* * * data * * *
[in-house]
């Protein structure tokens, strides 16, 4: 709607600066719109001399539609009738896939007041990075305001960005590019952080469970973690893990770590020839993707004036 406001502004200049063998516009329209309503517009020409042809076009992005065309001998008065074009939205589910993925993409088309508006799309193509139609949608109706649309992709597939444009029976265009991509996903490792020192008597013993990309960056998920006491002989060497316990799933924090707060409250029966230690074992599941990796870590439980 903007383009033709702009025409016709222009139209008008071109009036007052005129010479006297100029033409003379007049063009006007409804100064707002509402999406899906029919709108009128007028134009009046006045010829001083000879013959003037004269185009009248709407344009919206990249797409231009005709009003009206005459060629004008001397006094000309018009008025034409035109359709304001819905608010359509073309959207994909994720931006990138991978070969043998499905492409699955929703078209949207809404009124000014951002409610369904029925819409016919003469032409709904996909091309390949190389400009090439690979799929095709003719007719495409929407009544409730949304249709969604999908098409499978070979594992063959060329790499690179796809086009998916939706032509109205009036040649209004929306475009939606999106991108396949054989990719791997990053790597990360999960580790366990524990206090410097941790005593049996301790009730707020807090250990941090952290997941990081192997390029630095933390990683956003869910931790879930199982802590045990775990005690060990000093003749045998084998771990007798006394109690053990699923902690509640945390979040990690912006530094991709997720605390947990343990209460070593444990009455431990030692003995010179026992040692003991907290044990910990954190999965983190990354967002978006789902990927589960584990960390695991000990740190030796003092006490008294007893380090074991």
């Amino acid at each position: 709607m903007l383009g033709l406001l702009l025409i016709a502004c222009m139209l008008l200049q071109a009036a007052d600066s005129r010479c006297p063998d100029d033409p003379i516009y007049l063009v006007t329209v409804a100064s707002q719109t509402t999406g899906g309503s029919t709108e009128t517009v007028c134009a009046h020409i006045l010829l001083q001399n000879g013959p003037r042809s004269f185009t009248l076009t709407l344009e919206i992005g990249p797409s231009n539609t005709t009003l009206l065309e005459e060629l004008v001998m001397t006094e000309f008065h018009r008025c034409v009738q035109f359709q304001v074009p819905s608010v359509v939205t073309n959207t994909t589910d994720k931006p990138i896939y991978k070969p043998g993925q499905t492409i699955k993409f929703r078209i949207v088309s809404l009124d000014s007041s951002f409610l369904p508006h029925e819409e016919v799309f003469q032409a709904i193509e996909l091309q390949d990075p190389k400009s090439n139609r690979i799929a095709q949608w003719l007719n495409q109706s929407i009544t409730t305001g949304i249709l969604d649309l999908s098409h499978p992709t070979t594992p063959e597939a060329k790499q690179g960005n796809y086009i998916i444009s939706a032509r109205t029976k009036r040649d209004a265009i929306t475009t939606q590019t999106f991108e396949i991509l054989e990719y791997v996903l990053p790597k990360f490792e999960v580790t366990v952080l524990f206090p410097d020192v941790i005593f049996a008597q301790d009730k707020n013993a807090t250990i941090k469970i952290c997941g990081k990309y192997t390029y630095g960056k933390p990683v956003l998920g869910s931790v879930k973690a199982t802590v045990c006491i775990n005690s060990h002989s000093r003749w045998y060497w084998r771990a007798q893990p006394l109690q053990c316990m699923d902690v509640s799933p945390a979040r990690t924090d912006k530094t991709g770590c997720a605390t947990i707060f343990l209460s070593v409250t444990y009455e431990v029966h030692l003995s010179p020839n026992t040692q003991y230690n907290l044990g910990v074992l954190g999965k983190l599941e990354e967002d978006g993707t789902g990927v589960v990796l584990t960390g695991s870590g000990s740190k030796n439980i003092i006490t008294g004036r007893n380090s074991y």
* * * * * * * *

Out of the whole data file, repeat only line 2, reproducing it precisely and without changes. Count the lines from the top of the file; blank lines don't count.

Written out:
């Protein structure tokens, strides 16, 4: 709607600066719109001399539609009738896939007041990075305001960005590019952080469970973690893990770590020839993707004036 406001502004200049063998516009329209309503517009020409042809076009992005065309001998008065074009939205589910993925993409088309508006799309193509139609949608109706649309992709597939444009029976265009991509996903490792020192008597013993990309960056998920006491002989060497316990799933924090707060409250029966230690074992599941990796870590439980 903007383009033709702009025409016709222009139209008008071109009036007052005129010479006297100029033409003379007049063009006007409804100064707002509402999406899906029919709108009128007028134009009046006045010829001083000879013959003037004269185009009248709407344009919206990249797409231009005709009003009206005459060629004008001397006094000309018009008025034409035109359709304001819905608010359509073309959207994909994720931006990138991978070969043998499905492409699955929703078209949207809404009124000014951002409610369904029925819409016919003469032409709904996909091309390949190389400009090439690979799929095709003719007719495409929407009544409730949304249709969604999908098409499978070979594992063959060329790499690179796809086009998916939706032509109205009036040649209004929306475009939606999106991108396949054989990719791997990053790597990360999960580790366990524990206090410097941790005593049996301790009730707020807090250990941090952290997941990081192997390029630095933390990683956003869910931790879930199982802590045990775990005690060990000093003749045998084998771990007798006394109690053990699923902690509640945390979040990690912006530094991709997720605390947990343990209460070593444990009455431990030692003995010179026992040692003991907290044990910990954190999965983190990354967002978006789902990927589960584990960390695991000990740190030796003092006490008294007893380090074991």